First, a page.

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We like taking out some of the screw/collar assemblies that hold the lens elements in place while they slide up and down the helicoid grooves. These do get wear and tear, and we like seeing more robust ones. We weren’t disappointed here; they were metal with nylon bearings. This is the kind of thing we usually see in more expensive lenses.

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At the mounting end of the lens, we could see the focusing assembly appeared to be a single modular unit. After removing a few of the screws and collars that hold it in the helicoid, and unhooking some very well stuck down flexes, we were able to slide the entire assembly out.

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The focusing assembly is pretty self-contained, with a whole lot of stuff in a subtle area. The silver area at the bottom is the actual motor assembly. Another pleasant surprise was there were two more adjusting collars for one of the focusing elements (green lines). When two adjustments are close together like this, usually one is for centering, the other for adjusting tilt. You can see the eccentrics of them a bit better in the next picture.

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We really would have liked to stop at this point. We assume that this AF assembly is probably replaced as a unit when anything goes wrong, and it’s probably not meant for disassembly. But just looking at the motor from the outside didn’t show us what we wanted to see and, well, there were screws.

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There is also a focus position sensor inside of the barrel we just removed.

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While we debated whether the screws just had to be unscrewed, we played around with the AF assembly a bit. You can’t tell from the image above, but the smaller black plastic and aluminum assembly slide linearly (hence linear focusing motor) within the larger aluminum rectangular cage with the writing on it. The image below shows us sliding the carriage from a side view.

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You can see the carriage (green arrow) is relatively thick and the aluminum cage stands up quite a bit from the assembly, which wasn’t apparent in the image above. Also, notice there’s a counter spring to push the carriage back; you can see it on the tip of Aaron’s finger. There’s nothing magnetic in here and certainly no ring motor. It’s clearly a sliding linear piezo type USM.

So we’d seen what we’d come to see. And Canon has published a picture of what the NANO USM motor looks like. We know it’s in there, so there’s no reason to dig any deeper.

Canon NANO USM Motor; http://www.learn.usa.canon.com/resources/articles/2016/eos-80D/eos80d-nano-usm.shtml

 

Sure, there were more screws. It seemed unnatural to leave them in place. On the other hand, we’d come this far without breaking anything. Logic and reason said leave well enough alone and put the lens back together. So, we started by taking the front ring off.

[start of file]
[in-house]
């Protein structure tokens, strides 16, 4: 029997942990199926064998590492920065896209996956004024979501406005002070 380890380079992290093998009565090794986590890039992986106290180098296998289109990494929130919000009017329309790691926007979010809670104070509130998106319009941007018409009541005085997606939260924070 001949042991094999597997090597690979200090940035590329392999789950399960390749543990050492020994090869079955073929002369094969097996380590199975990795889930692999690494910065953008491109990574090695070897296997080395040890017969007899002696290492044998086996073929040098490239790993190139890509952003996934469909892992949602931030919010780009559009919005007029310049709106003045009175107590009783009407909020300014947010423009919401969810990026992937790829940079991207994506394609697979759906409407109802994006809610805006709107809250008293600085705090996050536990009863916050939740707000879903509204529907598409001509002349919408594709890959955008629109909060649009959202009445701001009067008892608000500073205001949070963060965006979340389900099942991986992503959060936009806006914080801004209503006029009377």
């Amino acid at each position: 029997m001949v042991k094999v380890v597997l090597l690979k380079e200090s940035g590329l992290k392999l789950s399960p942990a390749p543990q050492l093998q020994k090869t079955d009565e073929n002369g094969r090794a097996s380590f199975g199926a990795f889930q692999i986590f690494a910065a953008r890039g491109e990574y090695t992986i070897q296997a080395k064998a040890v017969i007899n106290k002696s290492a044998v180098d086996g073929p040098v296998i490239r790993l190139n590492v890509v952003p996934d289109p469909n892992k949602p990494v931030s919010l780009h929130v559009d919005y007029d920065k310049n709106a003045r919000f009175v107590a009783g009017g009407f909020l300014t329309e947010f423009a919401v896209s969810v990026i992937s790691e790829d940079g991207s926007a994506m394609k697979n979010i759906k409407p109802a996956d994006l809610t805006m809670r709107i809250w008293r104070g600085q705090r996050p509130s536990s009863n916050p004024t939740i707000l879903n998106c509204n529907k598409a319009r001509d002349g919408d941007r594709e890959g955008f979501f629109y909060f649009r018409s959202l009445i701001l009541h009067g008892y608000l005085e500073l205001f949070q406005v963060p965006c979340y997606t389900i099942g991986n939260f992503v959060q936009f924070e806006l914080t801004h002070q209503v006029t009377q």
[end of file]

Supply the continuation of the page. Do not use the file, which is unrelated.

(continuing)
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This was a bit of a dead end, the only thing that taking off the front ring showed us was the bar the focusing group slides up and down on. But it is a nice, thick bar placed into very solid caps at each end, so that’s good.

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We put that back where we found it and then started in on the screws holding the motor assembly in place.

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A bit to our surprise, the motor assembly came off as a self-contained unit. It seems logical in retrospect, but at the time we were a bit leery that we’d be breaking a glued-on connection to the focusing elements, which was happily not the case. No glue here, everything snaps into place. I was a little nervous and let this photo be underexposed, but you can see the connection from the focusing element to the motor right above the spring in the image below.

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With the motor off, you can see the aluminum case is screwed down onto the plastic base of the motor. You can also see some flexes leaving the motor on the back side, and a couple of grooves on the top of the aluminum that we thought must have some purpose, although we didn’t know what.

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We removed the cover case fairly carefully and were glad we did.

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You can sort of see two tiny white ball bearings (green arrows) that let the motor assembly slide up and down within the cage (there is a third one on the other side). The grooves we noted above are the tracks for them. If those had fallen out chances were about none that we’d have found them again.